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Re: Pleurocoelus question
Tom (Lipka), you answered, referring to the question of whether the
star-shaped cross-section of pulp in sauropod teeth is unique to Astrodon
"It isn't and that was my point!"
So , Tom, I ask you: How could you possibly know it isn't, since, as you
say (to your knowledge), those of other sauropods' teeth have not been
sectioned for comparison?
And you ask concerning the suggestion by Steve and me that teeth of
other species of sauropod having teeth that look similar or identical
externally be sectioned for comparison of internal pulp cross-section with
the same in Astrodon johnstoni:
"To what end? Externally the teeth are virtually identical thus internally,
the x-sections were made at the "exact" same points on all specimens in
question, you would still have the star-shaped x-section."
Sorry Tom, but that seems nonsequitir. Since, as you say, no cuts for
comparison have been made, how do you know the pulp sections, "...would
still have the star-shaped x-section" [as in Astrodon johnstoni]? What is
the source of your information that sauropod teeth which seem to look pretty
much the same externally (yet are from different species) have similarly
shaped pulp cross-section? (Can you provide a reference?)
You then state:
"And even if there were any statistically significant differences in star
morphology, I doubt
they would be taxonomically significant."
You seem to be presuming that the cross-section would be star shaped. Well,
it very possibly would be, but I suspect you agree that in science we must
take nothing on faith. Yet, without faith, how can we accept your inference
as correct, in absence of experimental documentation? I think it more
scientifically appropriate to first determine whether pulp cross sectional
differences exist, then to determine the degree and nature of any variation,
and only then try to evaluate the possible significance, if any exists.
You further say:
"It sheds no new information as to the owner of the teeth."
How do you know this before sectioning appropriate teeth? Wouldn't it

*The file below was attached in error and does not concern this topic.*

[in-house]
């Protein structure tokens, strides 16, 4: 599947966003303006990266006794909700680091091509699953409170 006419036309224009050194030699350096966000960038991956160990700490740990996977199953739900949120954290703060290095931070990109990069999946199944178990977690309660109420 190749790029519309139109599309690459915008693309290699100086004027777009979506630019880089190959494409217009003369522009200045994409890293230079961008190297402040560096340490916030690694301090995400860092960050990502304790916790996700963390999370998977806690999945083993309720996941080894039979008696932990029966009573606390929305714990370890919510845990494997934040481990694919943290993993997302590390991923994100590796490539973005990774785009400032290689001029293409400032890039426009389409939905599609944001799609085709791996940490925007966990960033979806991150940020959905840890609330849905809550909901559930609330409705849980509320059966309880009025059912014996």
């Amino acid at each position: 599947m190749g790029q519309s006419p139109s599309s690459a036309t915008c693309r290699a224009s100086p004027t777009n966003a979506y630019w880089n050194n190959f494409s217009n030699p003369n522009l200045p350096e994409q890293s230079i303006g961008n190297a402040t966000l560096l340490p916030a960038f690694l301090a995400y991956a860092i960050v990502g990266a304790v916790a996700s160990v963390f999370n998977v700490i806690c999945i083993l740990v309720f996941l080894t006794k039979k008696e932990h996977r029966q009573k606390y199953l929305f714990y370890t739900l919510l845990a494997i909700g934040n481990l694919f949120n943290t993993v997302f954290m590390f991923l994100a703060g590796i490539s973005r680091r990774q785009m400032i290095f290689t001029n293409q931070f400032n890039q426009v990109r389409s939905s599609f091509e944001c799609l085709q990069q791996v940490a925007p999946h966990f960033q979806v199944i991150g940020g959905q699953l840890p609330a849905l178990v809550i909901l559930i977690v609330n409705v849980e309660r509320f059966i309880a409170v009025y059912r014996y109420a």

at least tell us whether the 'owner' had a pulp cross-section like that seen
in teeth of Astrodon johnstoni?
And you feel:
"Way to many to destroy (and way to few available) in the latter case.
diagnostic bones and associated rami with teeth still in them!"
Neither Steve nor I suggested destroying any teeth. Neatly cutting a
cros-section does not destroy, but it would add to our knowledge.
Furthermore, I did not suggest removing teeth from the bone, but would
advocate analizing teeth that are found seperated from the bone.
And, you quoted me about whether teeth other than from Astrodon
johnstoni had been sectioned: "So far as I know, no one has done that, but
Tom may know more certainly about it", and you responded:
"I am not aware of any."
All the more reason to section some.
You then said:
"There are not that many teeth from all localities to (IMHO) conduct a
Go to the one of the bigger fossil shows and see the shameful number of
sauropod teeth for sale from the U.S.A. and from various places around the
Then you suggested:
"A CT scan might be an alternative but that's a wild guess. And the expense
at procuring and scanning so many teeth, to me at least, is not
scientifically justified. - At this point in time."
I'm unsure whether CT scans would clearly show the pulp pattern as
distinct from, say, the dentine or the enamel, but, if it would, one could
scan a whole bunch of teeth simultaneously (if properly arrayed for the
scan). It should not be expensive, either, because there are probably
numerous institutions who would probably donate that service. I know one
locally that would definitely do it without charge, because they have twive
done free CT scans on dinosaur materials for me.
"You know my method. It is founded upon the observance of trifles." --
Sherlock Holmes in The Boscombe Valley Mystery